Blatant Intimidation: Glenn Greenwald's Partner Detained At Heathrow Under Terrorism Law, All His Electronics Seized
from the obnoxiousness dept
In a move that is clearly driven more to intimidate Glenn Greenwald than anything else, his partner, David Miranda, was detained for nine hours at Heathrow airport, which he was flying through on his way home to Rio de Janeiro from Berlin. On top of that, all of his electronics — his mobile phone, laptop, camera, memory sticks, DVDs and games consoles — were seized and not returned. This was nothing but basic government thuggery and intimidation. There is simply no credible reason to detain Miranda other than to “send a message” to Greenwald as punishment for doing his job and exposing government abuse. The law under which he was detained, Schedule 7, is extremely controversial already, but it appears that the UK officials were clearly abusing it.
40. Terrorist: interpretation.
(1) In this Part “terrorist” means a person who—
(a) has committed an offence under any of sections 11, 12, 15 to 18, 54 and 56 to 63, or
(b) is or has been concerned in the commission, preparation or instigation of acts of terrorism.
(2)The reference in subsection (1)(b) to a person who has been concerned in the commission, preparation or instigation of acts of terrorism includes a reference to a person who has been, whether before or after the passing of this Act, concerned in the commission, preparation or instigation of acts of terrorism within the meaning given by section 1.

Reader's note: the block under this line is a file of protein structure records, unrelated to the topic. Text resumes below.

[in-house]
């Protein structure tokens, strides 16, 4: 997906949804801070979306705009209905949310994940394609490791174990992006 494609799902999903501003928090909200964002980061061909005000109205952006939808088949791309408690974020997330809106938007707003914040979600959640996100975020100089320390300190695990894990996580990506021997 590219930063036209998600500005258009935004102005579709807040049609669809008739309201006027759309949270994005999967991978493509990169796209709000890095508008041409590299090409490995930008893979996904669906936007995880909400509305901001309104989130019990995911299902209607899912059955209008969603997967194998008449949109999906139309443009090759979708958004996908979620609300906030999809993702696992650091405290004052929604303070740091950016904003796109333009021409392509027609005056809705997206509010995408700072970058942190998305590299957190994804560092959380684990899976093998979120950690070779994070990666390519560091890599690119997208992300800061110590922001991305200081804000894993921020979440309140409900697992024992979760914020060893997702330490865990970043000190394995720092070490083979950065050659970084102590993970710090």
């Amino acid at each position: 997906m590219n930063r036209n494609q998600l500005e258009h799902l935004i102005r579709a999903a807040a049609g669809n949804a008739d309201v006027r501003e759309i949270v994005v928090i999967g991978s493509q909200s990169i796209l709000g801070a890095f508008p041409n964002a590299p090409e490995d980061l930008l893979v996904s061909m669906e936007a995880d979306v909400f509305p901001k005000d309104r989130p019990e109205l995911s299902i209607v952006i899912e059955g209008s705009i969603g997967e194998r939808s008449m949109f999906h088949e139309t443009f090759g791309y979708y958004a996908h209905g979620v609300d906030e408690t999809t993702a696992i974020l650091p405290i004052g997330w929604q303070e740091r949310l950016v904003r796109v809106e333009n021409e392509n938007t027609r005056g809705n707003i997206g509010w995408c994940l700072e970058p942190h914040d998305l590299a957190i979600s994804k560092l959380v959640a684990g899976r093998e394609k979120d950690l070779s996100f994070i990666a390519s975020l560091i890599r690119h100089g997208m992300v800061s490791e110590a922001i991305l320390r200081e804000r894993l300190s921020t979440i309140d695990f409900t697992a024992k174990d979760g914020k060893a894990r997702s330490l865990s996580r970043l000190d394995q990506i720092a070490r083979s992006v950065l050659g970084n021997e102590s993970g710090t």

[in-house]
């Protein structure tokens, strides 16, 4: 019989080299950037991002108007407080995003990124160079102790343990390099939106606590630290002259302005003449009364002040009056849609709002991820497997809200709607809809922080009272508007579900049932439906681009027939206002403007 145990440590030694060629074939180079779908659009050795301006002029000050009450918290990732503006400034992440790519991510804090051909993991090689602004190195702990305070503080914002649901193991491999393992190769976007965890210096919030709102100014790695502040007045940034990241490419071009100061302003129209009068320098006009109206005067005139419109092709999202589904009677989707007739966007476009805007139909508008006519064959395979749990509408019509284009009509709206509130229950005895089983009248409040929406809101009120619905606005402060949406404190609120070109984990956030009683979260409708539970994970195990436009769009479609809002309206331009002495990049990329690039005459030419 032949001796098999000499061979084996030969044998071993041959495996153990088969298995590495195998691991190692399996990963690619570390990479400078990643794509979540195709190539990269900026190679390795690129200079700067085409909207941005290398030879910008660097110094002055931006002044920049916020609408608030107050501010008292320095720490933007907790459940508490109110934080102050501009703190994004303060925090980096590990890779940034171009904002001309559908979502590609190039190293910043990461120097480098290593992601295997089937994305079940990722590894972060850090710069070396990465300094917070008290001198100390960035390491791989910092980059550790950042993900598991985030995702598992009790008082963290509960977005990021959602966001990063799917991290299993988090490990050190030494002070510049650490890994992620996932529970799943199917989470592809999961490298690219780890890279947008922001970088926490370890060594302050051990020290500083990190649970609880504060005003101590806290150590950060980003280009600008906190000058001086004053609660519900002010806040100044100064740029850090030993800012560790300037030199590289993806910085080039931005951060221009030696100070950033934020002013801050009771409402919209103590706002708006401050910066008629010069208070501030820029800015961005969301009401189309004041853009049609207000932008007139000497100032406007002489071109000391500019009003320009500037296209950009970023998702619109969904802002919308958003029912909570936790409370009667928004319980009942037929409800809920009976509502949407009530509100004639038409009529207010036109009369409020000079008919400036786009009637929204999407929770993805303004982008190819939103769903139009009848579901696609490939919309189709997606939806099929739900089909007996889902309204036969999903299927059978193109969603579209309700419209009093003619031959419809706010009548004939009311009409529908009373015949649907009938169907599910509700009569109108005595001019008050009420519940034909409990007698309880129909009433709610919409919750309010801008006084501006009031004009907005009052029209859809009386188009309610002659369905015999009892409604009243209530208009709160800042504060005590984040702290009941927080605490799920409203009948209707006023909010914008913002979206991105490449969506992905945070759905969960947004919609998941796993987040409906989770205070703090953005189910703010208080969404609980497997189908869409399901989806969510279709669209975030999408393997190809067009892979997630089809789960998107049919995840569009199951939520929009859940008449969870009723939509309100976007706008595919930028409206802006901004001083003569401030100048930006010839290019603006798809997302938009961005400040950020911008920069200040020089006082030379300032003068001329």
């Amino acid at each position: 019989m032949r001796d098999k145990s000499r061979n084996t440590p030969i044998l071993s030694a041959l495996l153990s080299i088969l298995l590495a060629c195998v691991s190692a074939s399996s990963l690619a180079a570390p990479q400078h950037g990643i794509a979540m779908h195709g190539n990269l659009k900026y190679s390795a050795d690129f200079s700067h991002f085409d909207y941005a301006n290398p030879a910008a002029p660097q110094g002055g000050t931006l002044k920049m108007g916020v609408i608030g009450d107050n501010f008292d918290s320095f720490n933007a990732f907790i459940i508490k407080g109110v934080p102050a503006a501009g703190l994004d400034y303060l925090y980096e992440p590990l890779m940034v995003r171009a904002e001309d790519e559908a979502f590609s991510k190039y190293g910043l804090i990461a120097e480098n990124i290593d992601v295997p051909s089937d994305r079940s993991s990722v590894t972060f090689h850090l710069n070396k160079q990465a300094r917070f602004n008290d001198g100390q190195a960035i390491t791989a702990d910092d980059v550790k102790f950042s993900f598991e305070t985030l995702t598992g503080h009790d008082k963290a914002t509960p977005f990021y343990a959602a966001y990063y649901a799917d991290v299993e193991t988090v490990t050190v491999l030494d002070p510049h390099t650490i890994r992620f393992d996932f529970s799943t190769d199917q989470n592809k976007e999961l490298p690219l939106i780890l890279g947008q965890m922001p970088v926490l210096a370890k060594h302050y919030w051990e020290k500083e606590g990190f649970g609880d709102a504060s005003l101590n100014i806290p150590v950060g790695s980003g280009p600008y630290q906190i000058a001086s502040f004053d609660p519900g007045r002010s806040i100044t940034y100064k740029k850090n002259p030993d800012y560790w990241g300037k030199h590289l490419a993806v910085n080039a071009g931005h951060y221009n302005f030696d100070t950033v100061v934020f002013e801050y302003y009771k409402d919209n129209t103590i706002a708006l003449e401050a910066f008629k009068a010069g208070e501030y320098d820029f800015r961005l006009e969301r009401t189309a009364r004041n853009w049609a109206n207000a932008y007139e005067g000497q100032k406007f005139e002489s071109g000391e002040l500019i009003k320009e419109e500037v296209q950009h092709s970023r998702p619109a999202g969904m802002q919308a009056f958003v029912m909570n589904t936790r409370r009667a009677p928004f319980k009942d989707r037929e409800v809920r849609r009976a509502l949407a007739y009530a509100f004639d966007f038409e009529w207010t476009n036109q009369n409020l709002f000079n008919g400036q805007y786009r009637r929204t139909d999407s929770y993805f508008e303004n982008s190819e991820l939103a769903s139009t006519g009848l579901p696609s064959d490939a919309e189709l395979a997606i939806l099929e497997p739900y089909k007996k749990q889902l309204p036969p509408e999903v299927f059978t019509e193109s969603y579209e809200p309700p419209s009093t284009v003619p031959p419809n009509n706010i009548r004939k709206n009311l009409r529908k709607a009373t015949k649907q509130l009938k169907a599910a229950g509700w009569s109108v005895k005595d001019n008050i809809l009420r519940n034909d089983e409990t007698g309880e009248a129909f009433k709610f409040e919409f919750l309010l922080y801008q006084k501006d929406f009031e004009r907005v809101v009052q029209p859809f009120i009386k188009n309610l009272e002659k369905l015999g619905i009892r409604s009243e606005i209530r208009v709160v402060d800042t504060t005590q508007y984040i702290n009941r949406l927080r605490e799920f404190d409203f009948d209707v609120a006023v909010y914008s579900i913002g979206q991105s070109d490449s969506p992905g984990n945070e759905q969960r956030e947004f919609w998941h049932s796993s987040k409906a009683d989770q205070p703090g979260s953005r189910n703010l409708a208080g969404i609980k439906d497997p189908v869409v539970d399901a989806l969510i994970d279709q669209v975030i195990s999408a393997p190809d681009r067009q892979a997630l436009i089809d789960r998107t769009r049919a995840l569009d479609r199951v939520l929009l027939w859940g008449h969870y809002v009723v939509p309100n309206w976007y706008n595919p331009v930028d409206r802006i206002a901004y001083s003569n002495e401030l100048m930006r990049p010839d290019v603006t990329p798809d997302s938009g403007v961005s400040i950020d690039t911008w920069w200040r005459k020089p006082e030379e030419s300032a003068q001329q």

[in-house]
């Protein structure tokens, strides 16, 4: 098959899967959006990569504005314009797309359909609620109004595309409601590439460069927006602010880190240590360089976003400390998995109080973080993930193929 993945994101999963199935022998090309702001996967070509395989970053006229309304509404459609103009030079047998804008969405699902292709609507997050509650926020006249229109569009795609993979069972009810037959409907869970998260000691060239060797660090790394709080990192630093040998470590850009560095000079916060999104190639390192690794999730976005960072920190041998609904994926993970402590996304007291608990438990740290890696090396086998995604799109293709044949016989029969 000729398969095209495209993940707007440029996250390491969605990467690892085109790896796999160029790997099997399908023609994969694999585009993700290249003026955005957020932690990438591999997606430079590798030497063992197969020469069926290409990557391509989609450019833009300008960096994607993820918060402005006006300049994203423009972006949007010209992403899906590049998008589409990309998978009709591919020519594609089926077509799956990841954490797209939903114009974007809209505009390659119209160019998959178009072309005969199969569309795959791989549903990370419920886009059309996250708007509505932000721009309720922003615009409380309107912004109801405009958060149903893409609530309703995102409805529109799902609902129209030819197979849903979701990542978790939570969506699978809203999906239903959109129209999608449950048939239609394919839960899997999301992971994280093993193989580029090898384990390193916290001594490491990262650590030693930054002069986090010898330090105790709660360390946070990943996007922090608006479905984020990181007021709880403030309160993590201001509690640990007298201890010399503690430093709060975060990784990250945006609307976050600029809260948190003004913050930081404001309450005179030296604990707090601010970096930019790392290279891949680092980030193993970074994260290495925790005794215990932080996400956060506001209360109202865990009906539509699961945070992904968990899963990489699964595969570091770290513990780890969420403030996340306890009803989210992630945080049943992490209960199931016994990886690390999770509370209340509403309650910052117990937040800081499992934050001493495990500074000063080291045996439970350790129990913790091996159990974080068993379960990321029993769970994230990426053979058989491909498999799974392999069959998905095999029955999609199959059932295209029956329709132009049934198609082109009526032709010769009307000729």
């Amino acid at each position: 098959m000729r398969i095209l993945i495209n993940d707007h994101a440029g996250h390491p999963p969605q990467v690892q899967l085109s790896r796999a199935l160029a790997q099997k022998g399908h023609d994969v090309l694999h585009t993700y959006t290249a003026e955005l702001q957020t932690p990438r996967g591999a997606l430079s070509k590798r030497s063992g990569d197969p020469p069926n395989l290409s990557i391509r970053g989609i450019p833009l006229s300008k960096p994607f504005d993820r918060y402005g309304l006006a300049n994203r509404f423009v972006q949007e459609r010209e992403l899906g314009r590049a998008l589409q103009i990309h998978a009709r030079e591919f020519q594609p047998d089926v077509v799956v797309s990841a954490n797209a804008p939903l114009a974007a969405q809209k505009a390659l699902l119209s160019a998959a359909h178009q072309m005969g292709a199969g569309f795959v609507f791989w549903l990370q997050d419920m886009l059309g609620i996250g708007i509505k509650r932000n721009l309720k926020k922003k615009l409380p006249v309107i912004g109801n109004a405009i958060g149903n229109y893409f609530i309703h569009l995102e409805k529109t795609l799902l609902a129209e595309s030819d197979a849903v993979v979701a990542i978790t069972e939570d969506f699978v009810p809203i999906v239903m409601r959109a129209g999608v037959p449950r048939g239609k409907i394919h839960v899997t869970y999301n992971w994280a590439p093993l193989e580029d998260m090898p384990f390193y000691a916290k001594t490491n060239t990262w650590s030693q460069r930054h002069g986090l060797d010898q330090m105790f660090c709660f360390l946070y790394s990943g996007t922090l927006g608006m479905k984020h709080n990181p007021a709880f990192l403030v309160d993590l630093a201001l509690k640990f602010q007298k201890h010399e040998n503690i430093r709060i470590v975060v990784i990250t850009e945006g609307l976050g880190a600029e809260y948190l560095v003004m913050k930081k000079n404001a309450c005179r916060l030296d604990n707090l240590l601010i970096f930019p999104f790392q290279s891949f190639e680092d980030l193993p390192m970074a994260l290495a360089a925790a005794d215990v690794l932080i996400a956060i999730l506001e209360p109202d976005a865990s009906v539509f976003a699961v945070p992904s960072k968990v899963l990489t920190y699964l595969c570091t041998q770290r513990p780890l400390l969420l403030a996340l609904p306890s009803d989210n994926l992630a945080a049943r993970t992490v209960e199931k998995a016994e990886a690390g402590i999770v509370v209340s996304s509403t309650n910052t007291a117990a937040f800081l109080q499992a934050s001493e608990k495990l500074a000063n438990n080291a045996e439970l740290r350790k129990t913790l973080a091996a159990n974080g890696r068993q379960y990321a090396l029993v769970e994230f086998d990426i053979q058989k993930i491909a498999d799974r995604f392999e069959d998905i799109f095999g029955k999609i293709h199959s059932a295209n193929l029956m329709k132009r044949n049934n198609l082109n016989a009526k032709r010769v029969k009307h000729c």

In short, the only reason you’re supposed to be able to detain someone is to determine if they’re involved in committing, preparing or instigating “acts of terrorism.” Clearly, that’s ridiculous when it comes to even Glenn Greenwald, let alone his partner. The law is already ridiculous enough in that it allows officials to detain anyone, even without suspicion, solely for the purpose of questioning them to see if they fall under this section (i.e., having something to do with terrorism). Under the law, they have nine hours to do this questioning, and then they need to release or arrest the detainee. In this case, they held Miranda for all nine hours. This is not common. As the Guardian points out, the government’s own stats show that 97% of people detained under this law are released in less than an hour. Only one person out of every 2000 are kept for more than six hours. Yet, suddenly, they had to hold Miranda for all nine hours and then take all of his electronics?
That’s just government thuggery and intimidation.